The vast majority of life on earth is microbial, and the vast majority of these microbial species have not been cultured in the laboratory (1
). Consequently, our primary source of information about most microbial species consists of fragments of their DNA sequences. The DNA encoding the 16S rRNA gene has been widely used to specify bacterial taxa, since the region can be amplified using PCR primers that bind to conserved sites in most or all species, and large databases are available relating 16S rRNA sequences to bacterial phylogenies. As the cost of sequencing decreases, especially through techniques such as pyrosequencing [(2
) and references therein], methods for comparing different communities based on the sequences they contain become increasingly important. In particular, techniques such as UniFrac (3
) allow us to compare many microbial samples in terms of the phylogeny of the microbes that live in them. Such methods are particularly valuable as we begin to search for gradients that affect microbial distribution, and thus need to characterize many communities in an efficient and cost-effective fashion. Gradients of interest include different disease states in humans or animal models (4
), or physical or chemical gradients in natural environments such as temperature or nutrient gradients in hot springs (5
Our ability to apply phylogenetic diversity measures such as UniFrac to microbial community data relies on our ability to build phylogenetic trees from fragments of the 16S rRNA sequence. Because the accuracy of phylogenetic reconstruction depends sensitively on the number of informative sites, and tends to be much worse below a few hundred base pairs [see, for example, (6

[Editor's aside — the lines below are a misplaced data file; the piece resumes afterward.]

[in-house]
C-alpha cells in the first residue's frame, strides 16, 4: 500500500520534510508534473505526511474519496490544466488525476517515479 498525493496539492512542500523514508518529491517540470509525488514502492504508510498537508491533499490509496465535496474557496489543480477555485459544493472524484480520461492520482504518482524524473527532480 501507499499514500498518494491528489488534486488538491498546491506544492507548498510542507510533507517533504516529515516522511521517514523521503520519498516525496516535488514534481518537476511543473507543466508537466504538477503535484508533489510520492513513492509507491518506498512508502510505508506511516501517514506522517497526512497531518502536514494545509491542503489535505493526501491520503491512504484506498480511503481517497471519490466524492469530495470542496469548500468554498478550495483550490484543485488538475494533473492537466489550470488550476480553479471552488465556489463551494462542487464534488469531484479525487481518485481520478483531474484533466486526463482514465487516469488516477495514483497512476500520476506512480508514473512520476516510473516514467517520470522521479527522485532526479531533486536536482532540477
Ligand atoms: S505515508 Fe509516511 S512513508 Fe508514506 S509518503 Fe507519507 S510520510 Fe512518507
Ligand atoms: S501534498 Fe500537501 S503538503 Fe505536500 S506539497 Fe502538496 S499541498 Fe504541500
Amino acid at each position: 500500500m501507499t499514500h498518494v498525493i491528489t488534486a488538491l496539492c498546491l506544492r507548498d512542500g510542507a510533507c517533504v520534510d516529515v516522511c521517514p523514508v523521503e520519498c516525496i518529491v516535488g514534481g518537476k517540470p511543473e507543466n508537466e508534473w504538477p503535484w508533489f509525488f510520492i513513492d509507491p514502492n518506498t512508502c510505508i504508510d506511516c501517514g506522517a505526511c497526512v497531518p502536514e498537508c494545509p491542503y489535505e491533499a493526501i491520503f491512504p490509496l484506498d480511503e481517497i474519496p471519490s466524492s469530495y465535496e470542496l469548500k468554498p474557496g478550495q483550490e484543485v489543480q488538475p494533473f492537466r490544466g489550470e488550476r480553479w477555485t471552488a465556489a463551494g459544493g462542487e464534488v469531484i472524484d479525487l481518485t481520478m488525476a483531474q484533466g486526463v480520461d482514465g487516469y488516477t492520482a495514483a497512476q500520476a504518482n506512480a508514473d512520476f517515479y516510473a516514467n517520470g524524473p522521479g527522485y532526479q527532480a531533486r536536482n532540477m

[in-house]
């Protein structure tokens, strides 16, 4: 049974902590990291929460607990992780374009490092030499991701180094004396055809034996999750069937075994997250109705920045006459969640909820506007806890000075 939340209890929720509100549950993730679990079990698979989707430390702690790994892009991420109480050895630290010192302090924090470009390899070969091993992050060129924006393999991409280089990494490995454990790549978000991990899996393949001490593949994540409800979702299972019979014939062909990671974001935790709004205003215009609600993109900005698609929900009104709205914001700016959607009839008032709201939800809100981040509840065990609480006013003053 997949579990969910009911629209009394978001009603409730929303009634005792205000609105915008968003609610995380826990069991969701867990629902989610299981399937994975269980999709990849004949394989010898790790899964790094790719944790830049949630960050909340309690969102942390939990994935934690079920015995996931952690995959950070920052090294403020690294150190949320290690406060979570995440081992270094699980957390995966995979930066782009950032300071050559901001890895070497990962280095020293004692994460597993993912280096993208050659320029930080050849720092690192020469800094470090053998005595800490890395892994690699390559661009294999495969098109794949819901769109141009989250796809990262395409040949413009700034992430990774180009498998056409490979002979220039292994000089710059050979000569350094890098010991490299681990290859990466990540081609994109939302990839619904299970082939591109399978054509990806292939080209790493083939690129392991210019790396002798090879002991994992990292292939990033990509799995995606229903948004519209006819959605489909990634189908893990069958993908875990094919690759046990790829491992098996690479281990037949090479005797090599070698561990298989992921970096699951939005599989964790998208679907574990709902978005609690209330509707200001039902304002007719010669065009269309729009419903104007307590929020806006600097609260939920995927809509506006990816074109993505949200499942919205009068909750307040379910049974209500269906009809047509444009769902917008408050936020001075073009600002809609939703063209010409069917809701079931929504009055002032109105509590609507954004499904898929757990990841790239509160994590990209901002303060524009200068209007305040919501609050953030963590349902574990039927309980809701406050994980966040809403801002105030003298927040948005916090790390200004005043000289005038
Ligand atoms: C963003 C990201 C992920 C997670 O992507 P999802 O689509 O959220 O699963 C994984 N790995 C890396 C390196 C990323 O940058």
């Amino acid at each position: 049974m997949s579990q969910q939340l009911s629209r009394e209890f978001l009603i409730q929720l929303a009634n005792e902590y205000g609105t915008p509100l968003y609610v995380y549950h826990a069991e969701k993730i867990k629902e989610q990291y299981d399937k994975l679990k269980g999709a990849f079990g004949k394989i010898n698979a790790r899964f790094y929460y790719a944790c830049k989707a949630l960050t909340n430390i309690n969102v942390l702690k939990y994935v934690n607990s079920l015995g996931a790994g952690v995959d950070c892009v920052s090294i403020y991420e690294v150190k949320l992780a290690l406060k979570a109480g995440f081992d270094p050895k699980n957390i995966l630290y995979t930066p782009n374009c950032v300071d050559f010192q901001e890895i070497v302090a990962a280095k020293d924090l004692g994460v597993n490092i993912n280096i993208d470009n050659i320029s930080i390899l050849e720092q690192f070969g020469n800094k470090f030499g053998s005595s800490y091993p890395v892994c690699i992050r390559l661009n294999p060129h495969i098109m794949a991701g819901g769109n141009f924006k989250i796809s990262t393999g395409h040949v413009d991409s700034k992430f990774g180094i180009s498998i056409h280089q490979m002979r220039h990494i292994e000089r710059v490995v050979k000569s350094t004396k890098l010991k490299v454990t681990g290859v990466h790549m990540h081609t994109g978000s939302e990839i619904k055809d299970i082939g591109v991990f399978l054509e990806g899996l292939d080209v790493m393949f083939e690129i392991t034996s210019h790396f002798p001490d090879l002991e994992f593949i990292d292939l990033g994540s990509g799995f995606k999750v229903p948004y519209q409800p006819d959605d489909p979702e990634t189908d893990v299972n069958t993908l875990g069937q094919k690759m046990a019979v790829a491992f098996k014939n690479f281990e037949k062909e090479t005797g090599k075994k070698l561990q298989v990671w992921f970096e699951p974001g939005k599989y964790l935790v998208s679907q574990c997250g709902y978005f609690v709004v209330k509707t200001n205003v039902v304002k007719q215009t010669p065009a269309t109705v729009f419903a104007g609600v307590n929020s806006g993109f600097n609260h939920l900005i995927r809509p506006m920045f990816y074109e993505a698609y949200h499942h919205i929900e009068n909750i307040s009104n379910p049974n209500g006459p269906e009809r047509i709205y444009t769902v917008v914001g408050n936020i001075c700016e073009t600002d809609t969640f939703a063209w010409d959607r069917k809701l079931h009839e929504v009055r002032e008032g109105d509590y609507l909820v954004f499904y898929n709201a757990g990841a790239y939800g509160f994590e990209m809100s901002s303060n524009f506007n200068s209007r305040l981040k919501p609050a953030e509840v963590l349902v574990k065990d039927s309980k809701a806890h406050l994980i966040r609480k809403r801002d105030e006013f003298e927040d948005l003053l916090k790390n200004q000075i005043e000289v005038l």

)], the short sequence reads produced from pyrosequencing, which are 100 nt on average for the GS 20 (Genome Sequencer 20 DNA Sequencing System, 454 Life Sciences, Inc., Bradford, CT, USA) and 200–300 nt for the newer GS FLX (Genome Sequencer FLX System, 454 Life Sciences, Inc., Bradford, CT,USA), may be unsuitable for performing phylogenetically based community analysis. However, this limitation can be at least partially overcome by using a reference tree based on full-length sequences, such as the tree from Phil Hugenholtz's 16S rRNA ARB Database (7
), and then using an algorithm such as parsimony insertion (8
) to add the short sequence reads to this reference tree. These procedures are necessarily approximate, and may lead to errors in phylogenetic reconstruction that could affect later conclusions about which communities are more similar or different. One substantial concern is that because different regions of the rRNA sequence differ in variability (9
), conclusions drawn about the similarities between communities from different studies might be affected more by the region of the 16S rRNA that was chosen for sequencing than by the underlying biological reality.
Here we address these effects directly by asking how primer choice affects our ability to recover patterns of similarity between microbial communities obtained using full-length or near-full-length 16S rRNA sequences, using two complementary strategies. First, we ask whether microbial communities that come from a globally dispersed set of over 200 different physical locations (10
), including soil, fresh water and marine sediment, form distinct clusters by habitat type or instead cluster by which region of the 16S rRNA was sequenced. Second, we test for the recovery of UniFrac clusters from near-full-length sequences for three different studies: a set of communities from lean and obese mice (4
), a set of communities from the gastrointestinal tract of three healthy human individuals (11
) and a set of sequences from the Guerrero Negro microbial mat [Harris, J.K., Walker, J.J. and Pace, N.R. unpublished data, and (12
)]. In each case, we ask whether the same relationships would have been recovered if a smaller fragment of the sequence had been used. In particular, we are concerned with the trade-off that pyrosequencing offers: given finite resources, is it more efficient to collect a large number of 100-base 16S rRNA fragments, or to collect a smaller number of near-full-length rRNA sequences using traditional methods?